She was not expecting Friedman to become a sort of low-level Ryan Seacrest for Japan. But she estimates you could walk into any busy part of Tokyo packed with young people, and about three in four will know his face.
And here's the latest twist in the Friedman genre story. After 14 years away from Megadeth, he feels he's established the new Marty Friedman persona enough to reward his oldest fans, the ones who still beg him to come back to Megadeth.
He's not rejoining the band, but he calls his latest album, Inferno, "by far the most intense, sickest album I've ever done." It's his purest, heaviest guitar work in many years.
With it, he seems to be affirming that a musician can be two very different things at once. He never really stopped being what his former bandmate called a "real shredder."
TAMARA KEITH, HOST:
This next story is about what happens when a musician falls out of and then into love with two very different styles of music. The musician in question is a guitarist named Marty Friedman. He got his new - he's new album out called "Inferno." But before we go any further - a warning - this story features music rarely heard on public radio. NPR's Chris Benderev reports.
CHRIS BENDEREV, BYLINE: In the 1990s, this was Marty Friedman's gig, and it was a good one. He was the guitarist for the band Megadeth, one of the gods of thrash metal. And keep in mind, this was when thrash metal bands still got booked on TV shows everyone watches like Letterman. The bassist for Megadeth, David Ellefson - he says Marty Friedman totally fit the part - that absurdly long hair and those absurdly fast fingers.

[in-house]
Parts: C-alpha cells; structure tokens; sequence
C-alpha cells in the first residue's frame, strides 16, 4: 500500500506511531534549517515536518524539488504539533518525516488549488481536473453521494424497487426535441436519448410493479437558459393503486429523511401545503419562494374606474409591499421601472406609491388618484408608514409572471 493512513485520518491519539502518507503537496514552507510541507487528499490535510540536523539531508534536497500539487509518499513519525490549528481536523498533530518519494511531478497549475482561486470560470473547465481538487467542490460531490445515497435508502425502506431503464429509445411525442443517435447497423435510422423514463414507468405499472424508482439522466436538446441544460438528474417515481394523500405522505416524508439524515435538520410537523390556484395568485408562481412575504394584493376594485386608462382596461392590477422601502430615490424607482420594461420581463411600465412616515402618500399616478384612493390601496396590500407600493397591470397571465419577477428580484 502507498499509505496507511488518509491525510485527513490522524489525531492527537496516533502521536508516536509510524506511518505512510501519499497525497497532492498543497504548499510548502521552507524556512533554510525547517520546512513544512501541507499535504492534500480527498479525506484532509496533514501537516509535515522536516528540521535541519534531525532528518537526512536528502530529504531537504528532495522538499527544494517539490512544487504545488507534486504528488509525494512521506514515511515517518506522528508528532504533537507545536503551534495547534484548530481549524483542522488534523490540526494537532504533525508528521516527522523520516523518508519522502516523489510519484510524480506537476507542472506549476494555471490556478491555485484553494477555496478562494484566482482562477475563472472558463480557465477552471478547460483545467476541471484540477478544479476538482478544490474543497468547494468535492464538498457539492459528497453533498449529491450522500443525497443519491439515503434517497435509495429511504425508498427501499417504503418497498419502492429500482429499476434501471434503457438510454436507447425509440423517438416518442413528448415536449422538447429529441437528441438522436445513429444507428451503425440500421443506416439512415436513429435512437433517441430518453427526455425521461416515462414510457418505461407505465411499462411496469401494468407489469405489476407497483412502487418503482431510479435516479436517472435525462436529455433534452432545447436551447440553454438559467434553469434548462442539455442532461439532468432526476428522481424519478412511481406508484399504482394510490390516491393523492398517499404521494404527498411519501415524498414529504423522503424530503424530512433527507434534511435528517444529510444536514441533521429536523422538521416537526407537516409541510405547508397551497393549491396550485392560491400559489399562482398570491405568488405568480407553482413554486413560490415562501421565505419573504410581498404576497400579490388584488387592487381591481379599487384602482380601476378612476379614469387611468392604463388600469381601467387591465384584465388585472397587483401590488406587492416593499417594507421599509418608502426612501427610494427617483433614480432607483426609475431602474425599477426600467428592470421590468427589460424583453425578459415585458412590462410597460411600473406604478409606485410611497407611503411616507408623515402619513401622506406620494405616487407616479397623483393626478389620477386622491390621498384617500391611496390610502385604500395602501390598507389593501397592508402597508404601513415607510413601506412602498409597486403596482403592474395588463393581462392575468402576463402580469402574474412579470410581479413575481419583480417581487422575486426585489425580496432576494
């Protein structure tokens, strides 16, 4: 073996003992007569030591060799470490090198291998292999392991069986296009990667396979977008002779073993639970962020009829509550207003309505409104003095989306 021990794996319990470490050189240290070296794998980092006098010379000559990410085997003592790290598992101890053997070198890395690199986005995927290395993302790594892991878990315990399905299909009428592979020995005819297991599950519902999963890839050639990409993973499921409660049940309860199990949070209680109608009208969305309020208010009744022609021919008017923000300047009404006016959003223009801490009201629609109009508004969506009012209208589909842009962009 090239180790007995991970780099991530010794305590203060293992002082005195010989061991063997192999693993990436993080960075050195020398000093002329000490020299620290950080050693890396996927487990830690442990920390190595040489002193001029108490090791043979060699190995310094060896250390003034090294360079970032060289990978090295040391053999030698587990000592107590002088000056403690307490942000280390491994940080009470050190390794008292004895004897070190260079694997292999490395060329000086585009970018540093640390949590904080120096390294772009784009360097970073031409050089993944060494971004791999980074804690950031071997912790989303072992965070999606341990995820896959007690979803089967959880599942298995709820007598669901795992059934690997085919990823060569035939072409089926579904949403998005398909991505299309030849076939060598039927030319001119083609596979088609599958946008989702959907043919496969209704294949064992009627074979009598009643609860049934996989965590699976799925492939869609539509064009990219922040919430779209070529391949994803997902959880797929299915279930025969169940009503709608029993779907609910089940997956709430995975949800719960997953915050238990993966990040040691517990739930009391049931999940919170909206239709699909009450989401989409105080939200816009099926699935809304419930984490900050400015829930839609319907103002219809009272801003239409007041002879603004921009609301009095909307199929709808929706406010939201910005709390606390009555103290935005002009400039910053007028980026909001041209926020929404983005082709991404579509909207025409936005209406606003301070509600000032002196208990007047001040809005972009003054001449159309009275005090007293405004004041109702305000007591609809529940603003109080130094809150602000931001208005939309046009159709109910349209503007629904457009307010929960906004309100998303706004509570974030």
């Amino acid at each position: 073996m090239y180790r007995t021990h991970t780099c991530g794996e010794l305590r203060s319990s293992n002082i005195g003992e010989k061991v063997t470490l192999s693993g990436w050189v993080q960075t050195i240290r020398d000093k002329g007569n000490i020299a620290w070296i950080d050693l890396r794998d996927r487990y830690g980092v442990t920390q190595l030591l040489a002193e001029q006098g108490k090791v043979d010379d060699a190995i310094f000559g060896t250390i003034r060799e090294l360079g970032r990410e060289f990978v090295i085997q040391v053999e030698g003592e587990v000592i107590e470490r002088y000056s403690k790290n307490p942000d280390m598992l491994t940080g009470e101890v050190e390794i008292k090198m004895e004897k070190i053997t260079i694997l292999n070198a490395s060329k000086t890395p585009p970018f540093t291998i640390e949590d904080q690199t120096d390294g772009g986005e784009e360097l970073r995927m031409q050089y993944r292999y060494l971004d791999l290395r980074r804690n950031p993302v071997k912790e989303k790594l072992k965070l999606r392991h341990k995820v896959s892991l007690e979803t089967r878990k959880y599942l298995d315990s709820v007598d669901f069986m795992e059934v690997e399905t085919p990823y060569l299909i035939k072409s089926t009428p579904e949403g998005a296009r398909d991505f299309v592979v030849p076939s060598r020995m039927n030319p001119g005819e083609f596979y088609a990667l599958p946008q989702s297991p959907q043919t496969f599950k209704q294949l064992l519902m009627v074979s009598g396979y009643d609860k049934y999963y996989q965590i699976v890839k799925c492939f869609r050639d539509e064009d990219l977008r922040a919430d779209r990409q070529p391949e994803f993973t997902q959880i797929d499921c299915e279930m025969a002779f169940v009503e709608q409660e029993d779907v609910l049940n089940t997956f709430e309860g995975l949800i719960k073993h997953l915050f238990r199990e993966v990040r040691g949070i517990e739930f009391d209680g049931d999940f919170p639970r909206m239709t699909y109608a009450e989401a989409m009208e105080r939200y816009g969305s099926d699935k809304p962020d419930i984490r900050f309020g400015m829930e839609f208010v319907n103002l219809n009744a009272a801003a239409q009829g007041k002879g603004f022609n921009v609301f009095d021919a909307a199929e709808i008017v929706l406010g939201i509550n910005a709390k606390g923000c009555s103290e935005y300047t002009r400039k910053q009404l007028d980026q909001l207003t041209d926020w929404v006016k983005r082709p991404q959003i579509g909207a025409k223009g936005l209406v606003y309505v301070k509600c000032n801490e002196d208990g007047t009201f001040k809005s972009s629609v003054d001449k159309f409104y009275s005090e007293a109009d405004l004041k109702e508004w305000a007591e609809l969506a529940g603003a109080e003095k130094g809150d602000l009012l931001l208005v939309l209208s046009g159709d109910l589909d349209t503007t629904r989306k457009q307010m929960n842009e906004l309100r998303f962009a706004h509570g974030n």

DAVID ELLEFSON: He just had the right spirit and the right look and the right heart and it was like, wow, this guy's like a real metal guitar player, and he's also a real shredder.
BENDEREV: But as the '90s went on, Marty Friedman stopped caring about metal, the music that had made him a star. This Megadeth classic, for instance, totally bored him.
(SOUNDBITE OF MEGADETH SONG)
MARTY FRIEDMAN: And the melodies - dadda da da, dadda da da, dadda da - it's like kind of the same thing over and over again.
ELLEFSON: So we were very much a divided band. And it was - you could feel it on the tour bus. You could feel it when we were in the studio, and it was really - 1999 was a very long, painful year.
FRIEDMAN: I'd go play the show at night with Megadeth. I'm like, you know, what I'm listening to is just so much more exciting than when I'm actually playing as my gig.
BENDEREV: So Marty Friedman quit his gig to make music that excited him, which sounded like this.
(SOUNDBITE OF SONG)
BENDEREV: See, Marty Friedman had spent the late '90's immersing himself in Japanese pop music, which most people call J-pop. He taught himself Japanese. He'd flown to Tokyo to make record deals.